Should protesters who are against legalized abortion be allowed to hold signs and posters showing aborted fetuses?
They can in Minnesota, but not in Colorado.
In 2005, Kenneth Tyler Scott and Clifton Powell led a demonstration outside Saint John’s Church in the Wilderness, a Denver-area church they said was liberal, embraced Bill Clinton, and ran astray of teachings of the Bible. They held signs of aborted fetuses. Although they never entered church property, the church sued them for private negligence and won.
Subsequent rulings in the appeal court and the state supreme court limited the time they could demonstrate, blocking out Sunday worship time. They were barred from setting foot on the block around the church and portions of a neighboring block.
The court said it was necessary to protect children “from exposure to certain images of aborted fetuses and dead bodies.”
Is it? The U.S. Supreme Court is about to decide whether it’s something the Supreme Court needs to decide.
I’m not opposed to abortion myself, and I understand the sentiment behind the decision, but it strikes me as potentially very dangerous. The same arguments could apply to other disturbing images — for instance, images used by some animal rights protesters, by anti-war activists, anti-drone strike activists, and so on. The arguments aren’t even limited to images; see Bering v. SHARE (Wash. 1986), which used the same rationale to hold that an injunction could ban “picketers’ oral use of the words ‘murder,’ ‘kill,’ and their derivatives.”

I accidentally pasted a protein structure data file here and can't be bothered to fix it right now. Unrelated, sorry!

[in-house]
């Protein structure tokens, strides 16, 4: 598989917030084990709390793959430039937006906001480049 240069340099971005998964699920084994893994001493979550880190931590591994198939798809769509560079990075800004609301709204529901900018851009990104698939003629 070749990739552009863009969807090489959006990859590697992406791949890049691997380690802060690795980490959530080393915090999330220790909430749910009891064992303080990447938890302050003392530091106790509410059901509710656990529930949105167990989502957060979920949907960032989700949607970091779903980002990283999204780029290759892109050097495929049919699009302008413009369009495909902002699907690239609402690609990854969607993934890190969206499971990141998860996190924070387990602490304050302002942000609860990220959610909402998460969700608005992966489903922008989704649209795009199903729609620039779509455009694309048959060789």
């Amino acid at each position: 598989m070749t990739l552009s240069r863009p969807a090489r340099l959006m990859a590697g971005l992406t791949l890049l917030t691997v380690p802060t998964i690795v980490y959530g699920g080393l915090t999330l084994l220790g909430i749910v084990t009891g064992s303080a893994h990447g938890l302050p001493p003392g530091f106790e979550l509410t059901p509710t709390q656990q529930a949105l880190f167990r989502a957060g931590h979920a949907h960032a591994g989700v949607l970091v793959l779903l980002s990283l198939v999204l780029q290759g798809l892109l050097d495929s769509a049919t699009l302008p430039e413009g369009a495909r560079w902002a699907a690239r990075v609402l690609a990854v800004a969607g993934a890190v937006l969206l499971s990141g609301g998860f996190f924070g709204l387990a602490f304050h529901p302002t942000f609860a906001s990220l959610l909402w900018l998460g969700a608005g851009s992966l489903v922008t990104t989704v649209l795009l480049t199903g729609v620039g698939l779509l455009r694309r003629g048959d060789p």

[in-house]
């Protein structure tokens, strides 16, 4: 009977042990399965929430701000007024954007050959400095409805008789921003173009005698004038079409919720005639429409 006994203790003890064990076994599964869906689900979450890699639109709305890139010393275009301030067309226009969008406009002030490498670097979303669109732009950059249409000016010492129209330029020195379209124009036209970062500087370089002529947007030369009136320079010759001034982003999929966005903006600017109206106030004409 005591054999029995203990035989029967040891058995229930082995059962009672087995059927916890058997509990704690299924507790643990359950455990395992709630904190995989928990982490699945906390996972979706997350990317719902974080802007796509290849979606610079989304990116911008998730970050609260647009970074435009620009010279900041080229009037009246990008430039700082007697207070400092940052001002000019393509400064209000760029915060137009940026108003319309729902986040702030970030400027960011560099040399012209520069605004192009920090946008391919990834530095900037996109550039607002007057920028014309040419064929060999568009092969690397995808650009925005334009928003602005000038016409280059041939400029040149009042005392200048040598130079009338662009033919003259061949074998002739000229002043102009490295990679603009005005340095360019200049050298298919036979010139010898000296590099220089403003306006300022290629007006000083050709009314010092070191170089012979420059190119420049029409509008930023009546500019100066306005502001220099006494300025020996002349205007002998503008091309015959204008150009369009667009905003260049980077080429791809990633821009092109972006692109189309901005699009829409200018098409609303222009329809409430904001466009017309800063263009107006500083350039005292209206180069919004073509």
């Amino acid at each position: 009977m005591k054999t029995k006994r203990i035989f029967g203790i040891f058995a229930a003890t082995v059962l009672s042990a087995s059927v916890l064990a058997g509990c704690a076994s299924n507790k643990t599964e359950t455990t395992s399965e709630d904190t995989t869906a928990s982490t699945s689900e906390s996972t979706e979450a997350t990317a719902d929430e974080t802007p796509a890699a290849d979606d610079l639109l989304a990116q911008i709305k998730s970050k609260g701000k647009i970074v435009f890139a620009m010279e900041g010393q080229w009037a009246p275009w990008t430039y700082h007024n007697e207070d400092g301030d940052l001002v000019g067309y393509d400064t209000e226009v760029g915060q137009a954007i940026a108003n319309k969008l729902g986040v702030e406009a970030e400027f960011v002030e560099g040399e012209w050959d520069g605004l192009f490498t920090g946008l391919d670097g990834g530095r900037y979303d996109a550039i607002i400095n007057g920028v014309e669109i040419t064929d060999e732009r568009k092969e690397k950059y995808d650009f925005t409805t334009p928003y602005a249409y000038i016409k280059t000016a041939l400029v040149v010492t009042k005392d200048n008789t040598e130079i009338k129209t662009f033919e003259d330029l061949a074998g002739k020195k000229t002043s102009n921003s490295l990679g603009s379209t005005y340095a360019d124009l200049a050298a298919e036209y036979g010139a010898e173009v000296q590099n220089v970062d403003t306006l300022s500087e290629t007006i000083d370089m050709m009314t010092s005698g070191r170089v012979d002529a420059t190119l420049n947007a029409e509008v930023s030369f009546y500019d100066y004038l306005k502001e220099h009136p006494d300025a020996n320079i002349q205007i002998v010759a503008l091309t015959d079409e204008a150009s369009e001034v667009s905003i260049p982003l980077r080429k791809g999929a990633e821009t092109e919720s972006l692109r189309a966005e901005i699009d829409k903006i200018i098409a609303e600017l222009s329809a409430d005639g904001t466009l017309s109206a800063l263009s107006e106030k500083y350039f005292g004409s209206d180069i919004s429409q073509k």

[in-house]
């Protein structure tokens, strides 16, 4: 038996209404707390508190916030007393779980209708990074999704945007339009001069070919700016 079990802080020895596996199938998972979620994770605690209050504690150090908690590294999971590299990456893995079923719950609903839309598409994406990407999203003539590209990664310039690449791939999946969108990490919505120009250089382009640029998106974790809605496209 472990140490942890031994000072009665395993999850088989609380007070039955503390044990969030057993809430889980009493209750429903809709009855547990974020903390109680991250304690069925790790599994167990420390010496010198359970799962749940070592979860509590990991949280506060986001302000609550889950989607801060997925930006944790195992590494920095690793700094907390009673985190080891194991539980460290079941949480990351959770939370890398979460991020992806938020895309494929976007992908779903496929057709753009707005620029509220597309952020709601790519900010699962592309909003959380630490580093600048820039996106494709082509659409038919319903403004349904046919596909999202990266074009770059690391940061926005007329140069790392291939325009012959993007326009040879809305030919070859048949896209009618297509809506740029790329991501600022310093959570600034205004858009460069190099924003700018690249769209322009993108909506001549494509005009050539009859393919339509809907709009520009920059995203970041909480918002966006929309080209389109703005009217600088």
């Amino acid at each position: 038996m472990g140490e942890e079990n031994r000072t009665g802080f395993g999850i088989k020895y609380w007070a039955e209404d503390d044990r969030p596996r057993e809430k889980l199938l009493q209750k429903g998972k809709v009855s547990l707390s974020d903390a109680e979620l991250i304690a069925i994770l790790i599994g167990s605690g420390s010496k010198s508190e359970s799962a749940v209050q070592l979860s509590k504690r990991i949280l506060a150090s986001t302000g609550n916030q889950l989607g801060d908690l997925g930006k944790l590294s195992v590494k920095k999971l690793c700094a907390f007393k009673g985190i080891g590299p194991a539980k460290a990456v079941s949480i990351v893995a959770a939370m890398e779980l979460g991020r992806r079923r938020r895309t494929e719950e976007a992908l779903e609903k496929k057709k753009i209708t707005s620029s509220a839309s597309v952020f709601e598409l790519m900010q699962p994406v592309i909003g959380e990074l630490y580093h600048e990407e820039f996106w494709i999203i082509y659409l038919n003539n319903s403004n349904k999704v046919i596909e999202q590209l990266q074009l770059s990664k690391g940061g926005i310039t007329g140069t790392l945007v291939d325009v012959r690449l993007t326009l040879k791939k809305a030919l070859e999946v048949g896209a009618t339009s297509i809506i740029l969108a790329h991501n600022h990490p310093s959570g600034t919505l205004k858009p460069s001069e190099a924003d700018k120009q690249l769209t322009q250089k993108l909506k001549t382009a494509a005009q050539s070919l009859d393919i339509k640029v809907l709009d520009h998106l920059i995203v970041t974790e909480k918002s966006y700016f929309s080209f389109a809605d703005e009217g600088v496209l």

And beyond that, it seems to me that the upholding of new content-based restrictions, especially on political speech, helps undermine the strength of First Amendment protections more generally. I think the Ninth Circuit was quite right in taking the opposite view in Center for Bio-Ethical Reform, Inc. v. Los Angeles County Sheriff Dep’t (9th Cir. 2008), and rejecting a “‘minors’ exception to the prohibition on banning speech because of listeners’ reaction to its content.” “It’s for the children” has long been a slogan for all sorts of restrictions on individual rights, some justifiable but some not. I’d rather that the strong rule against content-based speech restrictions on political speech not fall victim to this slogan as well.
Why not? Because it would be easier to prevent publication of things like this, for example — a Tibetan monk immolating himself to protest persecution. Gruesome indeed, but does it serve a purpose in informing people? Volokh says it does.
There’s another area where this question might ring a bell for Minnesotans, however: The Westboro Baptist Church picketing the funerals of soldiers.
After church members picketed the February 2006 funeral of Andrew Kemple in Anoka (he was killed in Iraq), the Minnesota Legislature followed other states in passing legislation making it a crime to “disrupt” a funeral.
It mirrored a law passed in Missouri, which a federal court blocked. Supporters appealed to the U.S. Supreme Court then to decide the issue. It did so in 2011. Ruling against the Maryland father of a soldier killed, the court said the protesters had the right to protest. It wasn’t close; eight of the nine justices agreed.